The King George VI Chase is widely considered as the second most important staying horse racing betting chase of the season after the Gold Cup and it is a race that has been won by some legendary horses down the years.

Kauto Star won the race five times, people’s favourite Orchid three times and other top class winners like Best Mate, Kicking King and Long Run also grace its roll of honour.

The Grade One race is run over a trip of three miles at Kempton Park on Boxing Day and is the highlight of Christmas for many racing fans.

As well as being a huge contest in its own right, the King George VI Chase is also a key trial for the Cheltenham Gold Cup.

King George VI Chase History:

First run in 1937, the King George was named after the new British King at the time and was first run on Boxing Day in 1947, a tradition that has been retained ever since.

The first winner was Southern Hero who remains the oldest ever scorer at the age of 12, while the youngest was the five-year-old Manicou in 1950.

King George VI Chase 2019 Result:

Everybody likes to see a ding-dong battle to the line in races of this magnitude but when a horse wins by a country mile, like Clan Des Obeaux did in 2019, you cannot help but feel a little deflated.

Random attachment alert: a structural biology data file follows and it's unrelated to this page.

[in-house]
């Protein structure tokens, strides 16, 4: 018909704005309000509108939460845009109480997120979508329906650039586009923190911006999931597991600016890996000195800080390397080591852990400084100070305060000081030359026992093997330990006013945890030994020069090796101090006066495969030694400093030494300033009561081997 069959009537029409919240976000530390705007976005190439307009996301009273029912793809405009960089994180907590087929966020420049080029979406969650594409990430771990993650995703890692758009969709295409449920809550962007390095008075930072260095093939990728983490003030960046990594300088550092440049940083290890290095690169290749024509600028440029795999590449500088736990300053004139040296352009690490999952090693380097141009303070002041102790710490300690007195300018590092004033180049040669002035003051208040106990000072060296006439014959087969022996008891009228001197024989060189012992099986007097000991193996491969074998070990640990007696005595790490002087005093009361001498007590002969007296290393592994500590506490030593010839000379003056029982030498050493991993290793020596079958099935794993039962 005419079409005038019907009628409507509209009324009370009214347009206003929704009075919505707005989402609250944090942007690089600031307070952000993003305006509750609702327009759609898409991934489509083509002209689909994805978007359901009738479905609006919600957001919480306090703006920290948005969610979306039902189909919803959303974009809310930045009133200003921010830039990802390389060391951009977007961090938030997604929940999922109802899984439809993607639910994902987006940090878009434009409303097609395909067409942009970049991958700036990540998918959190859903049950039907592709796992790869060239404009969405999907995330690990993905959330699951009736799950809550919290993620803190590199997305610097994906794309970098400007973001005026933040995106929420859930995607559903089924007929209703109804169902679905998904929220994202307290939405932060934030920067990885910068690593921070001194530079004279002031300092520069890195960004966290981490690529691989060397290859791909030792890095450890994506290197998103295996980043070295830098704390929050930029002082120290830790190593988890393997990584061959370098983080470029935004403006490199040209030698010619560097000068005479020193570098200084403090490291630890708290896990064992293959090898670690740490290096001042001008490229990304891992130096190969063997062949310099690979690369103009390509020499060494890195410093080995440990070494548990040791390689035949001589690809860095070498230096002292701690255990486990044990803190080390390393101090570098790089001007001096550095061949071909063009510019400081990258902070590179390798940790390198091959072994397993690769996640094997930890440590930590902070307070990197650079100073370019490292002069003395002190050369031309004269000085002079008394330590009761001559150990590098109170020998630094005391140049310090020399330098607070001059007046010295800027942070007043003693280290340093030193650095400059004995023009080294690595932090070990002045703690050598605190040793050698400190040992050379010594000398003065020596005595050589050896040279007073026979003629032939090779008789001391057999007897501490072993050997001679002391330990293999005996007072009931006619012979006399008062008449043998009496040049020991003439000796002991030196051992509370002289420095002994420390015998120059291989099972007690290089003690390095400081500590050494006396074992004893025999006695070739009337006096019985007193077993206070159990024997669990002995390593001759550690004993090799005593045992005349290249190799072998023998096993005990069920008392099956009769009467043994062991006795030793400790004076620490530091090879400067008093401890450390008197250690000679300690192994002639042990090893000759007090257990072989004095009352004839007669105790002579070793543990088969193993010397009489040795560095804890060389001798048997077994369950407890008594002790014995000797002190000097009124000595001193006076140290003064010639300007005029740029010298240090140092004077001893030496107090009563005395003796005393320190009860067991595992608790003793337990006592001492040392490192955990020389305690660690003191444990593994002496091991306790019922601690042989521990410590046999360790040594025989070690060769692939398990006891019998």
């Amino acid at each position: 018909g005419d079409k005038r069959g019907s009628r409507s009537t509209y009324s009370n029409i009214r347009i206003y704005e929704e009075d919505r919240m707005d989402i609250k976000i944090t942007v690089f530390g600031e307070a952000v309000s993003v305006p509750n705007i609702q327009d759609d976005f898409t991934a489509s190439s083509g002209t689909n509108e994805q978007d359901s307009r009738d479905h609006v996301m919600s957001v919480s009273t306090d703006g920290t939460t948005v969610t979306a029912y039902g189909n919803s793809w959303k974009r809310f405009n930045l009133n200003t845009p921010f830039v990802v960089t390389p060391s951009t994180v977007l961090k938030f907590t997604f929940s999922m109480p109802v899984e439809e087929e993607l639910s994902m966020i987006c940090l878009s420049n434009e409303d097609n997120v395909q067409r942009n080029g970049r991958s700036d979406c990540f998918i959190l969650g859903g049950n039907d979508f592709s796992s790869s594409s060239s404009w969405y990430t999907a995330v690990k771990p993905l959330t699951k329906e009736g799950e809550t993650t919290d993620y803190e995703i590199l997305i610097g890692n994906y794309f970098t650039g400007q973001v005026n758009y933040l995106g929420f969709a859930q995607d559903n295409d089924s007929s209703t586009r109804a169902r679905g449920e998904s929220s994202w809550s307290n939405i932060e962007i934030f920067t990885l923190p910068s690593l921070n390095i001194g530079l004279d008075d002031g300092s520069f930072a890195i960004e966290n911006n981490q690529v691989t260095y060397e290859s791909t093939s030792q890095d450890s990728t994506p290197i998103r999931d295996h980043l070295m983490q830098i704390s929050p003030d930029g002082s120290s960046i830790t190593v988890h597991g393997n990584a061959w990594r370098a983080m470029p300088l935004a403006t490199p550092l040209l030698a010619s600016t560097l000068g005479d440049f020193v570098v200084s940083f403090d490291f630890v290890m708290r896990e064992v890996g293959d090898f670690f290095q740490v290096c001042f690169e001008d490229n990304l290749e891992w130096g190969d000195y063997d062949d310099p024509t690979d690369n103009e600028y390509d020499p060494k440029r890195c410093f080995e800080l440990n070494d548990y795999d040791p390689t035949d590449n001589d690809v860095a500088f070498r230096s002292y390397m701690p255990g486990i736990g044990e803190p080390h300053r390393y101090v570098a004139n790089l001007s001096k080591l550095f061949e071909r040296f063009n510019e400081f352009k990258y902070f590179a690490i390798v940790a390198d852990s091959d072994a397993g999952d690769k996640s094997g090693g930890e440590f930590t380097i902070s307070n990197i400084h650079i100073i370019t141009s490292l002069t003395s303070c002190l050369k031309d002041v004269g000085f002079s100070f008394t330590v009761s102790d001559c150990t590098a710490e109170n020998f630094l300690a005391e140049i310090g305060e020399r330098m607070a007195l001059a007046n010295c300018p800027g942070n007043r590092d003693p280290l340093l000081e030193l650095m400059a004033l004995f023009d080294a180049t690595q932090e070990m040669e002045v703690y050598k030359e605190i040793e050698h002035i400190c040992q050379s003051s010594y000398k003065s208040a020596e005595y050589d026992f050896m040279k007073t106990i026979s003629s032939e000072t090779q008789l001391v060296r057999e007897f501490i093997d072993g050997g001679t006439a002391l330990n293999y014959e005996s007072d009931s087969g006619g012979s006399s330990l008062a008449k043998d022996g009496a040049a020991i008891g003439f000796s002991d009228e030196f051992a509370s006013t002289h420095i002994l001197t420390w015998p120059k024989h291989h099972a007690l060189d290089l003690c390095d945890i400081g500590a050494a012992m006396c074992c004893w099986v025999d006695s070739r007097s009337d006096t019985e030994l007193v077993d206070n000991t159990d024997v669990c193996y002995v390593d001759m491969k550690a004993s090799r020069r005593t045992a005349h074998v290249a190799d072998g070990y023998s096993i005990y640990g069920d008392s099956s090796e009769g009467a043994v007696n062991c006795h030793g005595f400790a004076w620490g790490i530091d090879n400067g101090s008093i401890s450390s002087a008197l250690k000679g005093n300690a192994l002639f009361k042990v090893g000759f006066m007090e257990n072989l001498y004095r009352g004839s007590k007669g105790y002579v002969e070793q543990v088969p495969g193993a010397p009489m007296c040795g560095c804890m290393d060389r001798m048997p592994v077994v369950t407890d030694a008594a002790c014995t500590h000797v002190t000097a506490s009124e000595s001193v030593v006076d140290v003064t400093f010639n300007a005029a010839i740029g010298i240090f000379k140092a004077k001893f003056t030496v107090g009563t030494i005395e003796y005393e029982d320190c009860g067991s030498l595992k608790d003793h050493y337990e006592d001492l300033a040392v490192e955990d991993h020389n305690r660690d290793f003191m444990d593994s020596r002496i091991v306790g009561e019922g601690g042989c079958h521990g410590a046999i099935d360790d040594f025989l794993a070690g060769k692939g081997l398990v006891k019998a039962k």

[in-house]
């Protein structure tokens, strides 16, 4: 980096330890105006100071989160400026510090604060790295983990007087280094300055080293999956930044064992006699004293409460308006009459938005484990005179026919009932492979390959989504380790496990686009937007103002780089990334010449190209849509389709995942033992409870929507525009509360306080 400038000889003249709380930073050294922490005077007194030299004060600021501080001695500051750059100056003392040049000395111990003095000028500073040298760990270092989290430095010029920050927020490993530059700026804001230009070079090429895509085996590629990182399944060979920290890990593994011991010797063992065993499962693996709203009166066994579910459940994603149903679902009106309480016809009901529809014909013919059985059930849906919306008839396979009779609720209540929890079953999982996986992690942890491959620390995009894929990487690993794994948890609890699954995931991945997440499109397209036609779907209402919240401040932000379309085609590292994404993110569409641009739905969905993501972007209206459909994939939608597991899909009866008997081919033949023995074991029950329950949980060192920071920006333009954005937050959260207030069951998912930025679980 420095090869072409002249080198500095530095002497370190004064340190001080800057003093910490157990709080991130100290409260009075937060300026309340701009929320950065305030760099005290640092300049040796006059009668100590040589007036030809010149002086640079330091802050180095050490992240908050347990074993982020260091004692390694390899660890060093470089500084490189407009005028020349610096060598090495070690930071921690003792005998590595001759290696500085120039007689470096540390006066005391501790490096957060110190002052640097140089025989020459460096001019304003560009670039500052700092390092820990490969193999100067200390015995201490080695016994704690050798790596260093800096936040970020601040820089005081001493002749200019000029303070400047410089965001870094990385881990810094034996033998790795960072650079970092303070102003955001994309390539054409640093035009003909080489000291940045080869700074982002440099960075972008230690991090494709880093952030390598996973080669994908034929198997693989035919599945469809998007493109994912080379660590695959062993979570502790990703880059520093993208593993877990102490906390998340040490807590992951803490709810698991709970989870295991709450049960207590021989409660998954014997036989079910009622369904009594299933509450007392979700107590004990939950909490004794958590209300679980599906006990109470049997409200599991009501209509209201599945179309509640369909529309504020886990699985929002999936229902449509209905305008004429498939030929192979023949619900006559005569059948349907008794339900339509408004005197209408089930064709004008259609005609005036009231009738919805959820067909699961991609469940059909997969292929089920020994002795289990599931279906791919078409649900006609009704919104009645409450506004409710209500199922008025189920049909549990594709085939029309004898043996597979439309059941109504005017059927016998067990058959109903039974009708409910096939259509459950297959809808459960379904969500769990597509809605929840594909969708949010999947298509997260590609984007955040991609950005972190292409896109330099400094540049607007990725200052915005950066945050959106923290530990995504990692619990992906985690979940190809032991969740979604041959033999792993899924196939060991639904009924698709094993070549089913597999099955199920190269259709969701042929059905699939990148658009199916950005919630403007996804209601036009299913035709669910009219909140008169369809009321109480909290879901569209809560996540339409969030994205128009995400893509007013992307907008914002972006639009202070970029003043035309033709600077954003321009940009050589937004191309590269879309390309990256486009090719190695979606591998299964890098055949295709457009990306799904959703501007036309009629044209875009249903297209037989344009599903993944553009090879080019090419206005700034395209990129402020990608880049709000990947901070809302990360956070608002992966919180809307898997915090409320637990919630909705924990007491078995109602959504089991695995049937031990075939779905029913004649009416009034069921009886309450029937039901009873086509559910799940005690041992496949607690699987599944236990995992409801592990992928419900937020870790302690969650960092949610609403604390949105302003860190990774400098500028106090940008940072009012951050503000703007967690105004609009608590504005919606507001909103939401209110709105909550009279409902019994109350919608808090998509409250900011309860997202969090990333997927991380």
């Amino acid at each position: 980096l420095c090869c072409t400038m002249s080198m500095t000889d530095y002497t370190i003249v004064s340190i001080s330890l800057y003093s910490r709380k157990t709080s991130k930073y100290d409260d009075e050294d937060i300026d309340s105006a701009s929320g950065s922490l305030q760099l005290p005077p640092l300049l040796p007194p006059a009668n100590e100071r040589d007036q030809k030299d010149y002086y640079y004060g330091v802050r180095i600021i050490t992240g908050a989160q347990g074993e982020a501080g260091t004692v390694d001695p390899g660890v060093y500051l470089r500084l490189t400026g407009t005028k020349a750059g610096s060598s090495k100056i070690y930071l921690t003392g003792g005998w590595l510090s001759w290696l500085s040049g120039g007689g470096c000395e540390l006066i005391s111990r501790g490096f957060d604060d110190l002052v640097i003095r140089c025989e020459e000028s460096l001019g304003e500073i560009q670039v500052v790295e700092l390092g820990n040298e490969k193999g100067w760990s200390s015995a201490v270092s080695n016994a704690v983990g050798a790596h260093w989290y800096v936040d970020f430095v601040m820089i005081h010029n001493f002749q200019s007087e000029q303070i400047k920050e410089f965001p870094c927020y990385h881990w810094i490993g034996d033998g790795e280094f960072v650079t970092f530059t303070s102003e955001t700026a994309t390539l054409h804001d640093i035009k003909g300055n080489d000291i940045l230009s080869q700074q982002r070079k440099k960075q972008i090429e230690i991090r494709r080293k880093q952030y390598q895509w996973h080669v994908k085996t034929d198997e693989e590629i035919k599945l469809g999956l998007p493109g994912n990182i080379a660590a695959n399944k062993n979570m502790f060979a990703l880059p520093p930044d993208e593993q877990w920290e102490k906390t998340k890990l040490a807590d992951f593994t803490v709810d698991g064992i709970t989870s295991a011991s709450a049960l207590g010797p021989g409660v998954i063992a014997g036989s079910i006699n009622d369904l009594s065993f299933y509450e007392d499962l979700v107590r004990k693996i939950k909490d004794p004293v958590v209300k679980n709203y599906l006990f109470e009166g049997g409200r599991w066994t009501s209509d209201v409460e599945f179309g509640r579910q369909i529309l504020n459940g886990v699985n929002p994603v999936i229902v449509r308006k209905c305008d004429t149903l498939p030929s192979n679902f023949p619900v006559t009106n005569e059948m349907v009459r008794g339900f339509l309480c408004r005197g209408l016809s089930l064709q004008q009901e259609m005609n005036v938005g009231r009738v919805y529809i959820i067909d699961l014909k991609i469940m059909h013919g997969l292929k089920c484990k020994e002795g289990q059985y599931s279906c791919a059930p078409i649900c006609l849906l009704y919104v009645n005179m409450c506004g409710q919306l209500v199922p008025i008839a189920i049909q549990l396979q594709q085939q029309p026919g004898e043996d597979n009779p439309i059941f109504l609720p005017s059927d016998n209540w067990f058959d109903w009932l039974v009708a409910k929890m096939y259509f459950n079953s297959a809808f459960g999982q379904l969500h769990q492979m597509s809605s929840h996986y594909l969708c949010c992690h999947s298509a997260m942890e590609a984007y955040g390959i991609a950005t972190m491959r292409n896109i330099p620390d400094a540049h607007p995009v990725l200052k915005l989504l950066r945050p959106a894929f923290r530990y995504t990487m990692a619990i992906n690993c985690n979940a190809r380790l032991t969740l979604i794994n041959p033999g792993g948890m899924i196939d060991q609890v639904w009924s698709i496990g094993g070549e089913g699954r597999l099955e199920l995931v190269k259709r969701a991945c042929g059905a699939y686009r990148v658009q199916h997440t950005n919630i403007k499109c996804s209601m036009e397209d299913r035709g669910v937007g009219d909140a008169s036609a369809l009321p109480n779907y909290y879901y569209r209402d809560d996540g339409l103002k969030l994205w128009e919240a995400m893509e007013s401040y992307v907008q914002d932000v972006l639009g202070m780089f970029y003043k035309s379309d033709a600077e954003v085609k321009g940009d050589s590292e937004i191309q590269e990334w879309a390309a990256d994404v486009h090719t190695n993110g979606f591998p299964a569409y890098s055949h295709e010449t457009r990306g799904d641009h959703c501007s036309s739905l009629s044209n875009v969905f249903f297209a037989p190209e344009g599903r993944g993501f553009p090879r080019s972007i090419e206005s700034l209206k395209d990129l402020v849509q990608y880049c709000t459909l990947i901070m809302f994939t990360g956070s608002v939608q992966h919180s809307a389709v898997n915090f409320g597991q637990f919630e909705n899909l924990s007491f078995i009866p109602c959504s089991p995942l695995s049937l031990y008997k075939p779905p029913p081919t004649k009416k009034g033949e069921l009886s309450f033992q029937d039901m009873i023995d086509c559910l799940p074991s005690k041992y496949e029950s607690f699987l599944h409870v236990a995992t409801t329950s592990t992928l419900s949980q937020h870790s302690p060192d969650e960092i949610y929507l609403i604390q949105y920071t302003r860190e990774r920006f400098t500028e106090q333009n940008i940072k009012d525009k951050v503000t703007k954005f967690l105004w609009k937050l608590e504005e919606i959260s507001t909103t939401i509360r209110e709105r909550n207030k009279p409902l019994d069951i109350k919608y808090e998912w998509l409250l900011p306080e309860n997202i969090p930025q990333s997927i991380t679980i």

Of course that is very unfair to the connections and backers of the winner who were obviously elated!

Supposedly Paul Nicholls’ second string, Clan Des Obeaux romped to a 21-length victory for the Ditcheat team as his stablemate and race favourite Cyrname was left trailing in his wake.

Colin Tizzard’s Lostintranslation was a shadow of his Betfair Chase self, and was pulled up a long way from home, while Cyrname came under pressure turning for home.

Meanwhile, Sam Twiston-Davies was poised and cruising on Clan Des Obeaux before pulling further and further clear down the home straight.

Clan Des Obeaux incidentally emulated Nicholls' former stable star Kauto Star by winning back-to-back renewals. However, he flopped once again at Cheltenham, finishing a well beaten eighth in the 2020 Cheltenham Gold Cup.

King George VI Chase - Trial Races:

There are several key races for punters to keep an eye on in the lead-up to the King George with the Betfair Chase being the number one port of call.

Any horse that wins at Haydock has the opportunity to lift the Triple Crown if they can win at Kempton and then again in the Gold Cup, so in most cases they head to Kempton at Christmas.

Other races to follow include the 1965 Chase at Ascot and the Peterborough Chase at Huntingdon.

*NB – In 2020 none of these race winners have been entered in the King George.

Most Successful King George VI Chase Trainer:

No surprises for guessing that Paul Nicholls is the most successful trainer in the history of the King George with his trophy cabinet crammed with no less than 11 winner’s medals.

Nicholls has dominated the race over the past 25 years with See More Business (1997, 1999), Kauto Star (2006, 2007, 2008, 2009, 2011), Silviniaco Conti (2013, 2014) and Clan Des Obeaux (2018, 2019) all landing the spoils for the Ditcheat handler.